When I joined the staff of United Way of Madison County (Anderson, Indiana) in 2002, my title was Director of Community Impact. In my time there, the role I played shifted dramatically from being essentially "chaplain to the agencies" to being "community organizer." And we shifted from being friendly supporters of certain agencies to engaging the role of convening people to address fundamental community issues that required a lot of different players from a variety of sectors in the community to get a real change-- including issues of streamlining the ways people can get financial assistance, preparing children for college and careers, and reducing the rate of infant mortality in the African American population of our county (which was the highest in the state for any county with a significant African American population).
I see some pretty strong parallels between the transition from funding programs to working for lasting community change and the transition from attractional to missional congregational life.
a)When we were funding agencies or programs, we were basically trying to grow a campaign so we could distribute more dollars into programs. But we didn't have a good way to say that we knew those programs, in the long run, were making any lasting positive change in the community's life. We didn't have a way to help those programs indicate how they were doing that, either. And we tended to recognize as "volunteer of the year" persons who helped raise the most funds for our work or who had served on committees for a long time.
Similarly, if we're attractional, we may be more concerned about getting more bodies into our church programs-- whether that be worship, or Bible study, or committees in the institutional life of the church, or even "outreach" programs like food pantries or work with immigrants or whatever. And we're probably not doing much if anything to ensure that the people engaged by these programs are growing in any way or changing the community around them because they're part of our programs. And perhaps worst of all, we may hold up as model church members those who spend the greatest amount of time INSIDE the structures of the church-- whoever works hardest for the institution wins the highest accolades, even though this means these people may be in the LEAST helpful place to be in mission in the world.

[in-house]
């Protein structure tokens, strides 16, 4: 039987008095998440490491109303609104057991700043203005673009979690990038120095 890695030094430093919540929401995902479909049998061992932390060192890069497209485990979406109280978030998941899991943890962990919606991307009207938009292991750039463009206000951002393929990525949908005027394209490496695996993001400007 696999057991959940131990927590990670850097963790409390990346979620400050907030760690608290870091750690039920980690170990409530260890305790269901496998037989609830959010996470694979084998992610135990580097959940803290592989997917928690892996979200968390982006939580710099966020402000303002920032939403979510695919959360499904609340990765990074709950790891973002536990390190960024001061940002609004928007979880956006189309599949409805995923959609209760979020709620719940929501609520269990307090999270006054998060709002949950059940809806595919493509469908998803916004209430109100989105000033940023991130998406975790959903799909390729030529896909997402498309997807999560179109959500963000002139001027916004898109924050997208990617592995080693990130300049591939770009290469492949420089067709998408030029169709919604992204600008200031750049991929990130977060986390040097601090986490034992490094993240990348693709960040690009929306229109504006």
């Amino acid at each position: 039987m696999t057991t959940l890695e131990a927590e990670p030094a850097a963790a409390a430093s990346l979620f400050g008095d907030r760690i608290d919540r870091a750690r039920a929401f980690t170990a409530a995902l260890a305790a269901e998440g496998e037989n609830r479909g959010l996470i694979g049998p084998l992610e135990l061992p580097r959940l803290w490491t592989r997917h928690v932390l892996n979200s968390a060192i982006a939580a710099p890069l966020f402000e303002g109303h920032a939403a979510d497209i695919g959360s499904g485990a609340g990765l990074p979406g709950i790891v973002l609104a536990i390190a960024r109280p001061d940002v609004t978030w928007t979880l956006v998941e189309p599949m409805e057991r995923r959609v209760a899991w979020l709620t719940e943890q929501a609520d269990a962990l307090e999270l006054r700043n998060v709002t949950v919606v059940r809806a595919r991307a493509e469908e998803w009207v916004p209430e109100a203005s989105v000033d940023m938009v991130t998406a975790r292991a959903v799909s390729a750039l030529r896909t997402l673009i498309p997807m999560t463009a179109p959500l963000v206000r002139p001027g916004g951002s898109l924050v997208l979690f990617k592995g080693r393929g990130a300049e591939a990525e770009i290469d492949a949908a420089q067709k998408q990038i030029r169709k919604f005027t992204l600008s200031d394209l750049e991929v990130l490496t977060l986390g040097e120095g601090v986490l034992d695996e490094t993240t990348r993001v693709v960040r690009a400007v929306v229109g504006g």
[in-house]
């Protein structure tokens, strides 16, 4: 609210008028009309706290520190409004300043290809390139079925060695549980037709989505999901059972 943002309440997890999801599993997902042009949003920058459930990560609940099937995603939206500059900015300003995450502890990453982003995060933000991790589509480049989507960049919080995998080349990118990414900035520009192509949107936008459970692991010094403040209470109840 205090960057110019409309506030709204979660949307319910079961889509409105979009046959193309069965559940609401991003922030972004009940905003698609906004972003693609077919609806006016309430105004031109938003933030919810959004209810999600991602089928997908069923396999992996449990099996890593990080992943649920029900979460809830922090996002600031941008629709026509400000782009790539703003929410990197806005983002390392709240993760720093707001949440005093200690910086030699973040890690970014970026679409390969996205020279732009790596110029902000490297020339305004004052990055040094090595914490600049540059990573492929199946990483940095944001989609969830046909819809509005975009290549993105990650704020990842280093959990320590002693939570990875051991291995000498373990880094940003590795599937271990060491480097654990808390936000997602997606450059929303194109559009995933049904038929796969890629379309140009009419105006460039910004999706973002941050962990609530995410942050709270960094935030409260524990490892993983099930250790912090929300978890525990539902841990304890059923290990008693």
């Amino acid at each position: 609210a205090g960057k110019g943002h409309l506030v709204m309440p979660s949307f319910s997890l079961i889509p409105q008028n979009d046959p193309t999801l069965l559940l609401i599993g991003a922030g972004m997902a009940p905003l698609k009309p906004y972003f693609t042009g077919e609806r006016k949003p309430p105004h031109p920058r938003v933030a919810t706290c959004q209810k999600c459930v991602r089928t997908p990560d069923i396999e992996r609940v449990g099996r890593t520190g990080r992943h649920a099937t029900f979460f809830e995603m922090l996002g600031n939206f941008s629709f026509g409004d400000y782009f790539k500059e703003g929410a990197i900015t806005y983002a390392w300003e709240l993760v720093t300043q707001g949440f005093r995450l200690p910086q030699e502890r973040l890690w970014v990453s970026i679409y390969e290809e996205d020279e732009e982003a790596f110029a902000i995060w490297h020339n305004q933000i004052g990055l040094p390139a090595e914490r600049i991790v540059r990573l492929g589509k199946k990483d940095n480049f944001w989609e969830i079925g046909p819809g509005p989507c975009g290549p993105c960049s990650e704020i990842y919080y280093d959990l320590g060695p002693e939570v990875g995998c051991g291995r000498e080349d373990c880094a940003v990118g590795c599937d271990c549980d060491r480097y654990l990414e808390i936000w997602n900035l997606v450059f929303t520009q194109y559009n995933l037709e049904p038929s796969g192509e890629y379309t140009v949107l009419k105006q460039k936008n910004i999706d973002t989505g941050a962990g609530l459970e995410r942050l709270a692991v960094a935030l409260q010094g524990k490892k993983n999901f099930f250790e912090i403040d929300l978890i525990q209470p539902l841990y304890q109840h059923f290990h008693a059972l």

b) When we shifted over a period of several years from program funding to outcome-based funding, there was strong resistance. Agencies wanted "their" money, and we were now saying "prove what you're doing is making a real improvement in people's lives, and how you know it is, or you get nothing." Two significant agencies dropped us entirely when we made this requirement, and talked badly about us in the community. Several other agencies resisted and made threats to talk badly about us (or actually just plain talked badly about us anyway) because the level of funding their programs were now receiving was markedly less than in the past-- though the reason for that was these agencies demonstrated the effectiveness of their programming far less effectively than others that received more.
None of that deterred us. We continued in the community impact direction. And that United Way is still doing so-- as are the majority of UW chapters across the country. (This isn't an ad for United Way, by the way, just a narrative!). We didn't turn back then, and they're not turning back now.
Similarly, shifting a congregation, a ministry, or a denomination from attractional to missional will create resistance. Some who don't like it will leave and talk badly about you. Others will threaten to leave and also talk badly about you. Some will feel like they're not getting the attention they deserve. Perseverance will gain some enemies, but it will also gain respect and make it possible for you to make real headway that everyone can see.
So, just what does community impact mean as a Wesleyan Missional Metric?
Okay, I'm a history major. I can't answer that question without talking about the background and context first. It's what I do. Skip the next few paragraphs if you're not into that.